16. Ossiander, Eric M., and Peter Cummings. 2002. Freeway speed limits and traffic fatalities in Washington State. Accident Analysis and Prevention 34: 13–18. [Google Scholar] [CrossRef]
  17. Paefgen, Johannes, Thorsten Staake, and Elgar Fleisch. 2014. Multivariate exposure modeling of accident risk: Insights from pay-as-you-drive insurance data. Transportation Research Part A Policy and Practice 61: 27–40. [Google Scholar] [CrossRef]
  18. Pérez-Marín, Ana Maria, and Montserrat Guillen. 2019. Semi-autonomous vehicles: Usage-based data evidences of what could be expected from eliminating speed limit violations. Accident Analysis and Prevention 123: 99–106. [Google Scholar] [CrossRef] [PubMed]
  19. Pérez-Marín, Ana Maria, Mercedes Ayuso, and Montserrat Guillen. 2019. Do young insured drivers slow down after suffering an accident? Transportation Research Part F: Traffic Psychology and Behaviour 62: 690–99. [Google Scholar] [CrossRef]
  20. Pilkington, Paul, and Sanjay Kinra. 2005. Effectiveness of speed cameras in preventing road traffic collisions and related casualties: Systematic review. BMJ 330: 331–34. [Google Scholar] [CrossRef]
  21. Taylor, M., A. Baruya, and J. Kennedy. 2002. The Relationship between Speed and Accidents on Rural Single-Carriageway Roads. TRL Report TRL511. Crowthorne: Transport Research Laboratory. [Google Scholar]
  22. Vernon, Donald, Lawrence J. Cook, Katherine J. Peterson, and J. Michael Dean. 2004. Effect of the repeal of the national maximum speed limit law on occurrence of crashes, injury crashes, and fatal crashes on Utah highways. Accident Analysis and Prevention 36: 223–29. [Google Scholar] [CrossRef]
  23. Wilson, Cecilia, Charlene Willis, Joan K. Hendrikz, and Nicholas Bellamy. 2006. Speed enforcement detection devices for preventing road traffic injuries. Cochrane Database of Systematic Reviews Issue 2: CD004607. [Google Scholar] [CrossRef]
  24. Yu, Rongjie, and Mohamed Abdel-Aty. 2014. Using hierarchical Bayesian binary probit models to analyze crash injury severity on high speed facilities with real-time traffic data. Accident Analysis and Prevention 62: 161–67. [Google Scholar] [CrossRef] [PubMed]
  25. Yu, Keming, Zudi Lu, and Julian Stander. 2003. Quantile regression: Applications and current research areas. Journal of the Royal Statistical Society D 52: 331–50. [Google Scholar] [CrossRef]
Figure 1. Histogram of the distance travelled at speeds above the limits.
Figure 1. Histogram of the distance travelled at speeds above the limits.
Risks 07 00080 g001
Figure 2. Parameter estimates at different levels of the quantile. Confidence intervals at a 5% level of significance. The horizontal red line represents the corresponding parameter estimate in a classical linear regression model. (a) Intercept; (b) lnkm; (c) pkdr_vurba; (d) pkdr_nocturn; (e) age; and (f) gender.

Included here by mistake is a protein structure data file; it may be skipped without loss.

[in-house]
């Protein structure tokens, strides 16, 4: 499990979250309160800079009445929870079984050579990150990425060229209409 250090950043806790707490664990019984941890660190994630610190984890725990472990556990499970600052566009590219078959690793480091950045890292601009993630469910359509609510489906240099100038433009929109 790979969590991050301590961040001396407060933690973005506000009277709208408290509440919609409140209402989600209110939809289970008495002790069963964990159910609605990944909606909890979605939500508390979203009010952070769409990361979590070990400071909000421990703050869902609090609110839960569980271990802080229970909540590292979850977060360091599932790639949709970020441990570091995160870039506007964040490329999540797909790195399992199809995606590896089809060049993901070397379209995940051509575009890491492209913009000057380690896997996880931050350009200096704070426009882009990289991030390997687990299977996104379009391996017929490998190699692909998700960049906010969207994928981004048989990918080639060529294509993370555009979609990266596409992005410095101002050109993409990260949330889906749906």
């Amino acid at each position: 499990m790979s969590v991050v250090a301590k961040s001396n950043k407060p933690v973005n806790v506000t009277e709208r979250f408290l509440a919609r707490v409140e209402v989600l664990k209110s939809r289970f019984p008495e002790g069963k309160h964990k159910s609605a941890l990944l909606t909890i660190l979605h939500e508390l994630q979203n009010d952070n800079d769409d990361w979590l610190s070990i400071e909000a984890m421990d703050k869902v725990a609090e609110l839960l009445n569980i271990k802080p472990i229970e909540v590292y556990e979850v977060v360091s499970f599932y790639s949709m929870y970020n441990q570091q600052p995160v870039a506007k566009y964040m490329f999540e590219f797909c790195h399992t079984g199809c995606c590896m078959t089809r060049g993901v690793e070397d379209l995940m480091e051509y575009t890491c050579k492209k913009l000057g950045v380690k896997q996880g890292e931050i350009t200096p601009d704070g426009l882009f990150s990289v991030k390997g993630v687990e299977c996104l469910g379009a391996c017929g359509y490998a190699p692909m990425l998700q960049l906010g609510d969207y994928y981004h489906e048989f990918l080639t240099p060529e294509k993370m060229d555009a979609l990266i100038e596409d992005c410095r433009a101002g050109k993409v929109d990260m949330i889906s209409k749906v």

Figure 2. Parameter estimates at different levels of the quantile. Confidence intervals at a 5% level of significance. The horizontal red line represents the corresponding parameter estimate in a classical linear regression model. (a) Intercept; (b) lnkm; (c) pkdr_vurba; (d) pkdr_nocturn; (e) age; and (f) gender.
Risks 07 00080 g002
Table 1. Variable description.
Table 1. Variable description.
VariableDescription
TolerkmNumber of kilometers driven at speeds above the posted limit during 2010.
KmTotal number of kilometers driven during 2010.
LnkmLogarithm of the total number of kilometers driven during 2010.
Pkdr_vurba% of kilometers driven on urban roads during 2010.
Pkdr_nocturn% of kilometers driven at night (between midnight and 6 am.) during 2010.
AgeAge of the driver at the beginning of 2010.
Gender1 = Male, 0 = Female
Table 2. Descriptive statistics.
Table 2. Descriptive statistics.
VariableMin1st QuMedianMean3rd QuMaxSt. Dev.Skewness
Tolerkm0.00282.40689.201398.201701.6023,500.201995.373.64
Km0.697530.5611,697.8213,063.7117,337.0057,756.987715.801.08
Lnkm−0.378.939.379.279.7610.960.75−1.87
Pkdr_vurba0.0015.6023.3926.2934.32100.0014.181.03
Pkdr_nocturn0.002.485.317.029.8478.566.131.67
Age18.1122.6624.6324.7826.8835.002.820.11
Table 3. Parameter estimates of the linear regression model.
Table 3. Parameter estimates of the linear regression model.
Parameter Estimate (p-Value)
Intercept−8082.506
(<0.0001)
Lnkm1064.506
(<0.0001)
Pkdr_vurba−21.868
(<0.0001)
Pkdr_nocturn7.536
(0.0101)
Age−1.131
(0.8565)
Gender328.009
(<0.0001)
R225.96%
Table 4. Parameter estimates of the quantile regression model for different percentiles.
Table 4. Parameter estimates of the quantile regression model for different percentiles.
50th Percentile
(p-Value)
75th Percentile
(p-Value)
90th Percentile
(p-Value)
95th Percentile
(p-Value)
97.5th Percentile
(p-Value)
99th Percentile
(p-Value)
Intercept−4496.53
(<0.0001)
−6250.34
(<0.0001)
−6418.11
(<0.0001)
−6009.63
(<0.001)
−5137.24
(<0.0001)
−2451.17
0.5780
Lnkm597.60
(<0.0001)
892.80
(<0.0001)
1074.66
(<0.0001)
1094.57
(<0.0001)
1119.94
(<0.0001)
1180.21
(<0.001)
Pkdr_vurba−9.19
(<0.0001)
−22.26
(<0.0001)
−39.59
(<0.0001)
−53.44
(<0.0001)
−68.58
(<0.0001)
−87.12
(<0.0001)
Pkdr_nocturn5.41
(<0.0001)
6.71
(0.0363)
21.76
(0.0226)
37.49
(0.0086)
20.01
(0.4266)
43.86
(0.4014)
Age−2.56
(0.1632)
1.84
(0.7298)
5.16
(0.7419)
40.29
(0.2086)
71.28
(0.1094)
36.87
(0.7009)
Gender206.76
(<0.0001)
377.94
(<0.0001)
574.08
(<0.0001)
755.87
(<0.0001)
1070.06
(<0.0001)
1091.38
(0.0624)
Goodness-of-fit criterion14.19%18.26%20.23%20.27%20.56%20.06%
Table 5. Estimates of the conditional percentiles for drivers with different characteristics, each of whom has driven 600 km above the posted speed limit.
Table 5. Estimates of the conditional percentiles for drivers with different characteristics, each of whom has driven 600 km above the posted speed limit.
Driver 1Driver 2Driver 3
Km12,00080005500
Pkdr_vurba807580
Pkdr_noctur141110.5
Age252525
Gender111
Estimated conditional percentile 150th75th90th
1 The estimated conditional percentile is found by locating the quantile level that produces a response equal to 600 km, given the exogenous characteristics (total kilometers driven, percent urban driving, percent nighttime driving, age, and gender) in the three example columns.
Back to TopTop